Unformatted text preview: human time, it seems, the Comanche’s, like their cousins the Tatars and the Cossacks and the Huns, had been awaiting the barbaric wholeness the horse was to give them” ( Goodbye to a River page 18). These Indians seem to be a lot different than what you learn about in elementary school. In school, you learn about hunter-gathers and wigwams. In Goodbye to a River you learn about how these hunter gathers would raid settler’s wagons and take all of their goods back to the wigwam. Our teachers also taught us that they hunted buffalo and built long houses for all of their family to live in. What our teachers didn’t tell us, while we were making the feather hats out of construction paper, is that these same Native Americans would torture and scalp people. As Graves floats further down the river in his canoe, he starts to reminisce more on how the Comanche’s interacted with “His people.”...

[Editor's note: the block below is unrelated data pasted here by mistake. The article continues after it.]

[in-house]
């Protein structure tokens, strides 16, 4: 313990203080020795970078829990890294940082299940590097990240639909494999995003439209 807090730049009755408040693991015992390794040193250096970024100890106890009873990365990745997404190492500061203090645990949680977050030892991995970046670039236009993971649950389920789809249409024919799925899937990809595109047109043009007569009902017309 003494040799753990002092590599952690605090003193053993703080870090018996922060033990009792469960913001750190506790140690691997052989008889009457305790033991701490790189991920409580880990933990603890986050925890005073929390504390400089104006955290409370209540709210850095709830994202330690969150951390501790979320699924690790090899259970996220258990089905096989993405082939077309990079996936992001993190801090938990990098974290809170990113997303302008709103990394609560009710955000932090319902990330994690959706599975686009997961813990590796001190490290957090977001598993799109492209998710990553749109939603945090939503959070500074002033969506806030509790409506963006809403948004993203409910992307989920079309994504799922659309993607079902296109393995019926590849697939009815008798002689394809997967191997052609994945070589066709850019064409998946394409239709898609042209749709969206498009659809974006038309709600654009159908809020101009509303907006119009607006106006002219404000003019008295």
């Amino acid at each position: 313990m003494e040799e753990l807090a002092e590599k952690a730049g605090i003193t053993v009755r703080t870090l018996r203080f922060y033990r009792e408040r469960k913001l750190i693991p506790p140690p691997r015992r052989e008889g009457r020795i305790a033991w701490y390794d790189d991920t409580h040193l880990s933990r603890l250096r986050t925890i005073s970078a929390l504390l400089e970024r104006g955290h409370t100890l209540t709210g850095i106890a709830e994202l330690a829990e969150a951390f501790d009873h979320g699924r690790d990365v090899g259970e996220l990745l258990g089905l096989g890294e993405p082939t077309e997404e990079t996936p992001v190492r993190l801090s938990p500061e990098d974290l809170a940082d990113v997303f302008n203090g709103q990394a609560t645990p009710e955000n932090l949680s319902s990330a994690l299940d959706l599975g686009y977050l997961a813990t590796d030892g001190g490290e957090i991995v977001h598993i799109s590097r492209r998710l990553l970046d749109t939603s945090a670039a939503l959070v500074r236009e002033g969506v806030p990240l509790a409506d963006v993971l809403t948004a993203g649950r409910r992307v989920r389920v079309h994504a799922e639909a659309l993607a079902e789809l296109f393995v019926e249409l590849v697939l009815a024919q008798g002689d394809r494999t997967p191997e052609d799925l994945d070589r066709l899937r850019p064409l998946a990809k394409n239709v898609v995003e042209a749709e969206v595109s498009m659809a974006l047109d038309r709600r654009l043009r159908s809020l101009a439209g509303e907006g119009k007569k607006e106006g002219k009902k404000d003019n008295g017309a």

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- Fall '08
- History, Native Americans in the United States, Comanche, Comanche Indians, John Graves, strayed Spanish stock